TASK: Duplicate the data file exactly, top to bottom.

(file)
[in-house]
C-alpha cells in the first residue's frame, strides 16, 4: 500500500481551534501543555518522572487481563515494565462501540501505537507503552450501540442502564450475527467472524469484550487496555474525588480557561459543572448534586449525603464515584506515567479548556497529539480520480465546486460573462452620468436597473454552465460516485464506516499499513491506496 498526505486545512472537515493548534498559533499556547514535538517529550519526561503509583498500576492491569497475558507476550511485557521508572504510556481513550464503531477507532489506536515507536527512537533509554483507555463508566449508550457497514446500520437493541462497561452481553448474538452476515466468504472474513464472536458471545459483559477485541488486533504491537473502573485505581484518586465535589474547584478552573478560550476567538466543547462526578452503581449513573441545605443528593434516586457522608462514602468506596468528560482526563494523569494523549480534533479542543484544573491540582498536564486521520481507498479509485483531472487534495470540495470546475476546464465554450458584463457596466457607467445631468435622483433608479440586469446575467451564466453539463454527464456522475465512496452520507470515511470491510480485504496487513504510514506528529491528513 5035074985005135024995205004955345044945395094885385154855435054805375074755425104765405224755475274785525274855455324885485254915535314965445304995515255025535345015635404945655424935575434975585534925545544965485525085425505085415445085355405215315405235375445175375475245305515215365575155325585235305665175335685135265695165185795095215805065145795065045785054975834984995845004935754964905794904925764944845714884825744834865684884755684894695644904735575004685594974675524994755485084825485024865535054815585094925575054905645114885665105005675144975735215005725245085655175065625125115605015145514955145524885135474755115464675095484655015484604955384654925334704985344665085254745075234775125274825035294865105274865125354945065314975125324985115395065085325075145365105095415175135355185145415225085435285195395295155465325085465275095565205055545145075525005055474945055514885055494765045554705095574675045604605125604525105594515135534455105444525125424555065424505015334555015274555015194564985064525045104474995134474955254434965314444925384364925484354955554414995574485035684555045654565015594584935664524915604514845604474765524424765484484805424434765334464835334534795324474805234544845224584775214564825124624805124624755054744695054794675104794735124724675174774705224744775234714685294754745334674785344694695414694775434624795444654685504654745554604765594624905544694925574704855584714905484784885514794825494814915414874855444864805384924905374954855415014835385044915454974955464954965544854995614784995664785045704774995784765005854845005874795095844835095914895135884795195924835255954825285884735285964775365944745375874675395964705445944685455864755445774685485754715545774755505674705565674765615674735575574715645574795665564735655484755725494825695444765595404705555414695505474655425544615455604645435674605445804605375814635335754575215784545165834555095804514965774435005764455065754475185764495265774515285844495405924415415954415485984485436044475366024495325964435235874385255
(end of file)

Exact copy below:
[in-house]
C-alpha cells in the first residue's frame, strides 16, 4: 500500500481551534501543555518522572487481563515494565462501540501505537507503552450501540442502564450475527467472524469484550487496555474525588480557561459543572448534586449525603464515584506515567479548556497529539480520480465546486460573462452620468436597473454552465460516485464506516499499513491506496 498526505486545512472537515493548534498559533499556547514535538517529550519526561503509583498500576492491569497475558507476550511485557521508572504510556481513550464503531477507532489506536515507536527512537533509554483507555463508566449508550457497514446500520437493541462497561452481553448474538452476515466468504472474513464472536458471545459483559477485541488486533504491537473502573485505581484518586465535589474547584478552573478560550476567538466543547462526578452503581449513573441545605443528593434516586457522608462514602468506596468528560482526563494523569494523549480534533479542543484544573491540582498536564486521520481507498479509485483531472487534495470540495470546475476546464465554450458584463457596466457607467445631468435622483433608479440586469446575467451564466453539463454527464456522475465512496452520507470515511470491510480485504496487513504510514506528529491528513 5035074985005135024995205004955345044945395094885385154855435054805375074755425104765405224755475274785525274855455324885485254915535314965445304995515255025535345015635404945655424935575434975585534925545544965485525085425505085415445085355405215315405235375445175375475245305515215365575155325585235305665175335685135265695165185795095215805065145795065045785054975834984995845004935754964905794904925764944845714884825744834865684884755684894695644904735575004685594974675524994755485084825485024865535054815585094925575054905645114885665105005675144975735215005725245085655175065625125115605015145514955145524885135474755115464675095484655015484604955384654925334704985344665085254745075234775125274825035294865105274865125354945065314975125324985115395065085325075145365105095415175135355185145415225085435285195395295155465325085465275095565205055545145075525005055474945055514885055494765045554705095574675045604605125604525105594515135534455105444525125424555065424505015334555015274555015194564985064525045104474995134474955254434965314444925384364925484354955554414995574485035684555045654565015594584935664524915604514845604474765524424765484484805424434765334464835334534795324474805234544845224584775214564825124624805124624755054744695054794675104794735124724675174774705224744775234714685294754745334674785344694695414694775434624795444654685504654745554604765594624905544694925574704855584714905484784885514794825494814915414874855444864805384924905374954855415014835385044915454974955464954965544854995614784995664785045704774995784765005854845005874795095844835095914895135884795195924835255954825285884735285964775365944745375874675395964705445944685455864755445774685485754715545774755505674705565674765615674735575574715645574795665564735655484755725494825695444765595404705555414695505474655425544615455604645435674605445804605375814635335754575215784545165834555095804514965774435005764455065754475185764495265774515285844495405924415415954415485984485436044475366024495325964435235874385255